Although the smart money was that the wheels had been greased for denying landmark protection to the house the legendary preservation activist Richard Nickel made his home
for the last three years of his life, before his 1972 death in the demolition rubble of Louis Sullivan's Stock Exchange Building, the Tribune's Blair Kamin reports
that the Commission on Chicago Landmarks, by a vote of 7 to 3, yesterday actually overruled staff recommendations not, as usual, to water them down, but to landmark the Nickel House. However, as we learned from the case of the Farwell Building
, there's nothing that can't be reversed when the right people tighten the screws, and the landmark designation won't become final until the City Council approves it. But with all the depressing news
coming out of Michael Reese Hospital, where the city is frothing at the mouth to wipe out Walter Gropius's architectural legacy in Chicago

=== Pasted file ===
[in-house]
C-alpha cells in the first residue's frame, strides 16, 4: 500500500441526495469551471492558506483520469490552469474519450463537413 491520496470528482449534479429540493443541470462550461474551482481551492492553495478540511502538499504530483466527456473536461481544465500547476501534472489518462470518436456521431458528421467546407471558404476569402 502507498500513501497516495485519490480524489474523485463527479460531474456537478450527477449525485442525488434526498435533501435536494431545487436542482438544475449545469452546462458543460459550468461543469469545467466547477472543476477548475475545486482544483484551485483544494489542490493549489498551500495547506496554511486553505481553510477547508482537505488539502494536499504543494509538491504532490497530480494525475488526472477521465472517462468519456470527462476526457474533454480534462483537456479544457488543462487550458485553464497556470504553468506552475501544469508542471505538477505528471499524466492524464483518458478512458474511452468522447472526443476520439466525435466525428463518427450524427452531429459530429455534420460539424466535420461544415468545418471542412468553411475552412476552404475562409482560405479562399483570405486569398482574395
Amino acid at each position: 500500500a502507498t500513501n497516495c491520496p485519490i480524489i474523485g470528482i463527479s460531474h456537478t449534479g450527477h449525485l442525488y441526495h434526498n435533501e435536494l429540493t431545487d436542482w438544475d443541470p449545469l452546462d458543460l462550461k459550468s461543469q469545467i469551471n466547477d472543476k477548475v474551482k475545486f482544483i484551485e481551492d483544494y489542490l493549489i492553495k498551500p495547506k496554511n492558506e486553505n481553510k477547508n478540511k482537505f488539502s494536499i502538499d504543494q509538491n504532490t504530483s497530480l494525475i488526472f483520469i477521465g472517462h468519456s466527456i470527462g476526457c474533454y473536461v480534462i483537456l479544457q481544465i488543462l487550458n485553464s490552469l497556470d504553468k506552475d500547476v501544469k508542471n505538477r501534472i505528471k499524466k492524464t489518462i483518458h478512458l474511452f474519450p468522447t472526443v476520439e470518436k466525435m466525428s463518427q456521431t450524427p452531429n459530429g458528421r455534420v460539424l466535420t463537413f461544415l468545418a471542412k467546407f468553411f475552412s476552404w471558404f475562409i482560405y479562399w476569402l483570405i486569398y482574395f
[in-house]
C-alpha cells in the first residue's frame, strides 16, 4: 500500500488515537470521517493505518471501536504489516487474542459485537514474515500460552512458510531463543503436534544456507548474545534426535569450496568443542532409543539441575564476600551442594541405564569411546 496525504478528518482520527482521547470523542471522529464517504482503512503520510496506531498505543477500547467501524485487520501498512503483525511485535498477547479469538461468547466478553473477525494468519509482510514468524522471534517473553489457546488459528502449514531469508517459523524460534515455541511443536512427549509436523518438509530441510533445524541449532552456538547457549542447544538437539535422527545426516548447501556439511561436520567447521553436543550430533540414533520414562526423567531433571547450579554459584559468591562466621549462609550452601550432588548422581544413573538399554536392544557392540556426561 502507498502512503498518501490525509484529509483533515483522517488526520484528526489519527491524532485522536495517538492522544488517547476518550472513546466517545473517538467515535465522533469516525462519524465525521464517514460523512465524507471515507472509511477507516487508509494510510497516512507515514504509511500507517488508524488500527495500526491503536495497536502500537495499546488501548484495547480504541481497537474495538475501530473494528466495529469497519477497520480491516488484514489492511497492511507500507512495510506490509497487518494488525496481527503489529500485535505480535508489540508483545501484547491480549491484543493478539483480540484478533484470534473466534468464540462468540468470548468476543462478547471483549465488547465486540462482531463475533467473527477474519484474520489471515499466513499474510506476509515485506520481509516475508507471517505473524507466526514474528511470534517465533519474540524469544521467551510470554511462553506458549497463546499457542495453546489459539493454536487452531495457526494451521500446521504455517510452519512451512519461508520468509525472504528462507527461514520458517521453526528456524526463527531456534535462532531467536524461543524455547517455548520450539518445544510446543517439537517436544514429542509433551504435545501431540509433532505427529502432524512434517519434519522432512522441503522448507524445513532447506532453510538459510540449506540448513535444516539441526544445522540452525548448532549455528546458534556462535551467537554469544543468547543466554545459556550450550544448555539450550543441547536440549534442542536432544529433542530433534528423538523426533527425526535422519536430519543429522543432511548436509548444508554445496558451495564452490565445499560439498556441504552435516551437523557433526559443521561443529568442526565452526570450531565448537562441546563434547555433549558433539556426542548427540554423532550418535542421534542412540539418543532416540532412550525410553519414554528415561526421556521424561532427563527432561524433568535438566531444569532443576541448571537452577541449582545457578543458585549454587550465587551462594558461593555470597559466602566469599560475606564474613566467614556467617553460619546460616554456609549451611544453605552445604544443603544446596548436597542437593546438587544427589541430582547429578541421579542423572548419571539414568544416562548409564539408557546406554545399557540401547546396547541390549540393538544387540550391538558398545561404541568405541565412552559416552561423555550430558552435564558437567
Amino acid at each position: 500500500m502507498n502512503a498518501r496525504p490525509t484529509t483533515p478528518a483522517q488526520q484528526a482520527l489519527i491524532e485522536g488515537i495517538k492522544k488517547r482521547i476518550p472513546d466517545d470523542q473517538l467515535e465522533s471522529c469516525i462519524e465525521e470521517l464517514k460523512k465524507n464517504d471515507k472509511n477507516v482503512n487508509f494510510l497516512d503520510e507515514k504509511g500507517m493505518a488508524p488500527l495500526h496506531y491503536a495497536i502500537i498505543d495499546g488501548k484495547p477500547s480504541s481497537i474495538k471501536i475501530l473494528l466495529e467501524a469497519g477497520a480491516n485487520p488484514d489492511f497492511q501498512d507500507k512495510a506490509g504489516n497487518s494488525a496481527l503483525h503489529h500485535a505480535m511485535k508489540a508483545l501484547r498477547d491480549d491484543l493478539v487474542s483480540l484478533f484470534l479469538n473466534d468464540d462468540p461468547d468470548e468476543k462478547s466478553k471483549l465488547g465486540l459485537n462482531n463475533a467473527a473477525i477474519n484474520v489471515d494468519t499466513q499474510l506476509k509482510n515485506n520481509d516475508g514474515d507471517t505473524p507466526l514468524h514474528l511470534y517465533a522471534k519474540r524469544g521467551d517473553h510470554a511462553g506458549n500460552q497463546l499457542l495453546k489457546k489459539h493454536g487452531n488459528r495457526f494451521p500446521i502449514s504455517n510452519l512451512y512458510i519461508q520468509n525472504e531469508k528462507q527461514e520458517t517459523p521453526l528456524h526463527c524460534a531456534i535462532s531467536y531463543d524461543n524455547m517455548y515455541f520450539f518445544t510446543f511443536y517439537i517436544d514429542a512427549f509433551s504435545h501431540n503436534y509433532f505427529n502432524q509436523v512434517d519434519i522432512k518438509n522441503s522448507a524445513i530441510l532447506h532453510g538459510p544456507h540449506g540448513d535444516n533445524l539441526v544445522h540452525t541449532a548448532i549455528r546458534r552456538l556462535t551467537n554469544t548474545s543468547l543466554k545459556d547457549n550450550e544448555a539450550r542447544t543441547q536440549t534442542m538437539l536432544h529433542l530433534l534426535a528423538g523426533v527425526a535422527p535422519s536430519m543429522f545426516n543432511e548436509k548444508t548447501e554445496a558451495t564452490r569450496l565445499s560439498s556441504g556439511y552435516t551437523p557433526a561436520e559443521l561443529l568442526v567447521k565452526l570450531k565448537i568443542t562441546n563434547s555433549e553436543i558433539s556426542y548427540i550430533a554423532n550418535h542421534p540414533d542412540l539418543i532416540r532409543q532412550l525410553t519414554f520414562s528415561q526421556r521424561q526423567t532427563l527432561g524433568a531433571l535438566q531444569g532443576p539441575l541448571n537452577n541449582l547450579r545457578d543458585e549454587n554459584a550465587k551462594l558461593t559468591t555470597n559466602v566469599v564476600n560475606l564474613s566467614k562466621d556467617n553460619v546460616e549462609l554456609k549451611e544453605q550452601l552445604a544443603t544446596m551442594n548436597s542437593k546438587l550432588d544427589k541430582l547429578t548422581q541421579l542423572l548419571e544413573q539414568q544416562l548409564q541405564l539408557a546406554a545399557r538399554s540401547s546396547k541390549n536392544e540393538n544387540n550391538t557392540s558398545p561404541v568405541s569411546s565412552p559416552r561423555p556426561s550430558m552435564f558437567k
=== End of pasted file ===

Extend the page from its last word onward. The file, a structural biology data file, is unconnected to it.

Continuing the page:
, the pleasures, however transitory, of a small victory like Thursday's vote are too tempting not to savor. Just don't inhale.
(photograph by Karin Langer courtesy of Preservation Chicago.)(did I mention we're in the home stretch on the October calendar?)
well now that we've officially lost the olympics bid, hopefully the city will not be so anxious to bulldoze michael reese into the ground ... but it's not safe yet until a redevelopment plan is put into action.
You have ZERO idea what goes on behind the scenes at CCL or how busy the staff is. I can assure you that everyone is working as hard as they can to use what power they have to protect these resources. Instead of slamming the people who are out there doing their job, why don't you use your blog to educate people as to WHY they're important? Stop assuming everyone has or should have the same priorities as you.
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